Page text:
COVID-19 and the murder of George Floyd have become windows through which we’ve seen how our leaders respond to crisis, says Andrea Beeman.
Without access to the services and one-on-one instruction these students need, special educators worry that much of the progress they’ve made will be lost.
“We need the best masks and gloves to keep us healthy so we can keep working to keep the school healthy.”
While some ESPs are eager to return, many are nervous that it’s too soon.
Some have joined hospital staff on the frontlines, while others have engaged with the community to do virtual wellness checks and help in any way they can.
“We are critical in helping the students and families we serve get through this crisis,” says special education paraprofessional Andrea Beeman.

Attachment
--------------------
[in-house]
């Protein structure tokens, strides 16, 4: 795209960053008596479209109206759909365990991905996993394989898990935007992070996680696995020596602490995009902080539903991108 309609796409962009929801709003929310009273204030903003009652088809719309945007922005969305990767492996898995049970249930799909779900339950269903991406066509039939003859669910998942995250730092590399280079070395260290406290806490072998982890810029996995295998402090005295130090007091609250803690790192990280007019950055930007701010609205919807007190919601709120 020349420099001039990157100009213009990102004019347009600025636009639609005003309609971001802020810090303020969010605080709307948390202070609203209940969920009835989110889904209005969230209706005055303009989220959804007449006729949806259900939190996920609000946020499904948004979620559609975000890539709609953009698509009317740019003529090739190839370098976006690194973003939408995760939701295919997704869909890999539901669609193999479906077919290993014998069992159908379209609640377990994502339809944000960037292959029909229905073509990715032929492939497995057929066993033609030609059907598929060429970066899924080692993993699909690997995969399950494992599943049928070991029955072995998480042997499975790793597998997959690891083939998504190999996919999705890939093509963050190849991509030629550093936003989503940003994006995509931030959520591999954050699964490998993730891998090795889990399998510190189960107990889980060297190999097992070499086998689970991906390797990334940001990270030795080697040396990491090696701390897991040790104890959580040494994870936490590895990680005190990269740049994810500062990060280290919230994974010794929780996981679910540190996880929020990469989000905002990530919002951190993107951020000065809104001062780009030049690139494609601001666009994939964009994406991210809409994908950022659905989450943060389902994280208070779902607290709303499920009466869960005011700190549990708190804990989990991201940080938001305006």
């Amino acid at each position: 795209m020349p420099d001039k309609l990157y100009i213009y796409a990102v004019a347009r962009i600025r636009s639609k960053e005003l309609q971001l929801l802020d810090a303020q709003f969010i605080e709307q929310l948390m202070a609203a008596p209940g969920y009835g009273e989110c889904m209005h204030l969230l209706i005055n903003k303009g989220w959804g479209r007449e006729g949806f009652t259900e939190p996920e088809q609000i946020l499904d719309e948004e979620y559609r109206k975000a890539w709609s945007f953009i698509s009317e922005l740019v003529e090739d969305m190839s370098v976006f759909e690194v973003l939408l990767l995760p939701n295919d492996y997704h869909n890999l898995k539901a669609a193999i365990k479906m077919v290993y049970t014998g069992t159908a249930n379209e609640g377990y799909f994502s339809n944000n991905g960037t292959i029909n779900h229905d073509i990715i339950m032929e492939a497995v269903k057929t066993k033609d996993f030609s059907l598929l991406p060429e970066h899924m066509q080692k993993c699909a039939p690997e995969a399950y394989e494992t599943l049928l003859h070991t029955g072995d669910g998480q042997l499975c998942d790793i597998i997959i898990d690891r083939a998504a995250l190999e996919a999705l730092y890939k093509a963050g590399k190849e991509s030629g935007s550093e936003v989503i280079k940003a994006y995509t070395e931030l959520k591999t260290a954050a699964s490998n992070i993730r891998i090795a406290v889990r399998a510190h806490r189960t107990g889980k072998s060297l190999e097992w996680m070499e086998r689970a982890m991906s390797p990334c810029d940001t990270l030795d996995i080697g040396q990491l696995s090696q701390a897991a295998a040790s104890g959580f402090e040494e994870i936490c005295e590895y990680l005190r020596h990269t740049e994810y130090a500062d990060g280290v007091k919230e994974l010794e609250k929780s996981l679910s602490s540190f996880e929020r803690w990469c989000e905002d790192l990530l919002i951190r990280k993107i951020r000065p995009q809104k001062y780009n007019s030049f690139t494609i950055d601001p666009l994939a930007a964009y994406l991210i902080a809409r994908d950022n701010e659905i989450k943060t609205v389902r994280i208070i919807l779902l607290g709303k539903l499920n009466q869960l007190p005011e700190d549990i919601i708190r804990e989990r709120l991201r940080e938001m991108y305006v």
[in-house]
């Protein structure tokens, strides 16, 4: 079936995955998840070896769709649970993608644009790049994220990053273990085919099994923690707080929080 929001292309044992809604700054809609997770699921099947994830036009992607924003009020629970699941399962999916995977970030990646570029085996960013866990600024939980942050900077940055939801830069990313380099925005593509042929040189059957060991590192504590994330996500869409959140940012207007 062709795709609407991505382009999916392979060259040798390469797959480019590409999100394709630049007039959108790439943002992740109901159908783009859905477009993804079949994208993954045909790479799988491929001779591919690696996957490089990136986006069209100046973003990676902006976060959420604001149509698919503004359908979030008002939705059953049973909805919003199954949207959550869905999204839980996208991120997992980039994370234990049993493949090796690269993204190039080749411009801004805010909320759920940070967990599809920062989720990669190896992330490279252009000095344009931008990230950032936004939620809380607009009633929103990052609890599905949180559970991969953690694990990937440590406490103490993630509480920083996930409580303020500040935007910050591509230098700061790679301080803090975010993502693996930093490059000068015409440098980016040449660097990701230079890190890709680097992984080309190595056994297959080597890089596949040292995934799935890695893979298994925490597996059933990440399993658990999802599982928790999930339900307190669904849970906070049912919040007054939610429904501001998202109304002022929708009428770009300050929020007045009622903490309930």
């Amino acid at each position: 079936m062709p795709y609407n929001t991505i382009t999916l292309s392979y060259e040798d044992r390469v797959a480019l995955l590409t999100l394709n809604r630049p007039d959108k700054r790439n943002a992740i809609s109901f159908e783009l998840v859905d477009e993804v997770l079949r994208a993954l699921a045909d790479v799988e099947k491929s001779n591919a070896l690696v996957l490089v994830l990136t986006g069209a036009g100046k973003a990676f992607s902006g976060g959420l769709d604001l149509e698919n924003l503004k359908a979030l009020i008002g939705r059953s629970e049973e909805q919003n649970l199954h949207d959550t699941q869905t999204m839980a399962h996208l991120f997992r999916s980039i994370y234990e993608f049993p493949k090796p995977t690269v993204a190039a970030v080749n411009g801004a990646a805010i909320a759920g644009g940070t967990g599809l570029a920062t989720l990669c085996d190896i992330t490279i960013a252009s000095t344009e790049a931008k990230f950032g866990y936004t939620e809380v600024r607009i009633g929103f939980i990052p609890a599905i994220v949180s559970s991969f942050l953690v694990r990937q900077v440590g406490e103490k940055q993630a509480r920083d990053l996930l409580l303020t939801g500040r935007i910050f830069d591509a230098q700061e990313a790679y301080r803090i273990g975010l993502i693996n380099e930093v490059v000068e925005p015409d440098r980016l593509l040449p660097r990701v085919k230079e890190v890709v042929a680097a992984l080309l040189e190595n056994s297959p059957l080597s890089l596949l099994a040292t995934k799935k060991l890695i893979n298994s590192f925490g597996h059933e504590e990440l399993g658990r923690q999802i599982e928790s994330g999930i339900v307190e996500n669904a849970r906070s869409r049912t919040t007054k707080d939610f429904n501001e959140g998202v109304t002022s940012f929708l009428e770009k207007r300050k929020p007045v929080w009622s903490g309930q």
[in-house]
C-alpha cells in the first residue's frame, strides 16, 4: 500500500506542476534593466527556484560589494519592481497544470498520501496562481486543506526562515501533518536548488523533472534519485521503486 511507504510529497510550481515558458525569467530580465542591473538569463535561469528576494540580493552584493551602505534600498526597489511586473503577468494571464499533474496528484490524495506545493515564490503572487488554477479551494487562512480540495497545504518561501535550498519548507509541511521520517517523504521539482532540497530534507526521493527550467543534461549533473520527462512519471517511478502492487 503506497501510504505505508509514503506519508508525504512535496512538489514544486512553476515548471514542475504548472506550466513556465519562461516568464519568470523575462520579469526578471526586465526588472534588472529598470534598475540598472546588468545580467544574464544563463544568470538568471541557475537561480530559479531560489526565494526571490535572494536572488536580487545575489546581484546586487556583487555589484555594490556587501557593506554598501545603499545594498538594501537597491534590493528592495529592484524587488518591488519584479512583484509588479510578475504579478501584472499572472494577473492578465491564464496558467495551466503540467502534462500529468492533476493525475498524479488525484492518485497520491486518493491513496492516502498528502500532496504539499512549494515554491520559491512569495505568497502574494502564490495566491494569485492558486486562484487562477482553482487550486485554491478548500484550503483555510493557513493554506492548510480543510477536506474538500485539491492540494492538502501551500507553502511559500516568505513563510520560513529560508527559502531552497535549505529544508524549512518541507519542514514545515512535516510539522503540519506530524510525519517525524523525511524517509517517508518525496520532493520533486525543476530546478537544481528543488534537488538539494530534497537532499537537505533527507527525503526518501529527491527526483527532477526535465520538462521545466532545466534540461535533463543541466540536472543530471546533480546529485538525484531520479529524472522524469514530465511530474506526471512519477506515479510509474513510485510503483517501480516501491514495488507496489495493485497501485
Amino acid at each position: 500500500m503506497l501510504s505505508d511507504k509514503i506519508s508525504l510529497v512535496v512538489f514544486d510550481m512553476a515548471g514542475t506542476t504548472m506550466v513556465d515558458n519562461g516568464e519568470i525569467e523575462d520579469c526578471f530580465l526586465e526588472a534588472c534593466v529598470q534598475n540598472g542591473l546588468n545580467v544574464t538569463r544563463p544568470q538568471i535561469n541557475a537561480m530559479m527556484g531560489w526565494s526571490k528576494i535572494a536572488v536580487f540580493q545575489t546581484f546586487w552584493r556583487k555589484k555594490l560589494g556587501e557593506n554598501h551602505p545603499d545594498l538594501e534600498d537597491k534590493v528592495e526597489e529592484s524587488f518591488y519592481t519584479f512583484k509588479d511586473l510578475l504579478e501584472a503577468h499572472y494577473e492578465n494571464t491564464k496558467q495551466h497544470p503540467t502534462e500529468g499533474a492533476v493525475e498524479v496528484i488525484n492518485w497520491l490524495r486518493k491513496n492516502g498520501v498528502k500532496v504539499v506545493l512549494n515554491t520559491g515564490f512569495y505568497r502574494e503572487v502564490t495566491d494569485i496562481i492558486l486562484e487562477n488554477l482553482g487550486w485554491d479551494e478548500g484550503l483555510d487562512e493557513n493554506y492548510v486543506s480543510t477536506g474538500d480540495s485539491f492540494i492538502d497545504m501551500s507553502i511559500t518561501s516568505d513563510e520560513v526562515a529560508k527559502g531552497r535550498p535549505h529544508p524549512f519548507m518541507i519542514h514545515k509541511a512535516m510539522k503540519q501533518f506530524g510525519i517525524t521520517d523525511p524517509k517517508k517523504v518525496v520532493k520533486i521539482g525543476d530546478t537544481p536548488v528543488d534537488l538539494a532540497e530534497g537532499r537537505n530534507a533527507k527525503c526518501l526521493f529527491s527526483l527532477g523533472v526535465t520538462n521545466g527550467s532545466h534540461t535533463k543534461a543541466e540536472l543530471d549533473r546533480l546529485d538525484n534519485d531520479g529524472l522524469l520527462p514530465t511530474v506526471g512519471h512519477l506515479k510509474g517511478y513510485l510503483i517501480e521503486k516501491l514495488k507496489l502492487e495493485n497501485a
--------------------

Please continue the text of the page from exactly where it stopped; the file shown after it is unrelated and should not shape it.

Mentoring is critical to enhance the professional expertise of employees and retain quality educators.
After organizing hurricane relief efforts two years ago, an Illinois educator leads another drive after recent earthquakes.
Texas paraeducators win across-the-board pay increase, but education support professionals still struggle to pay for basic living expenses.
New Hampshire paraprofessional Melissa Alexander couldn’t hold her husband’s hand during chemo treatments. She had to go to work.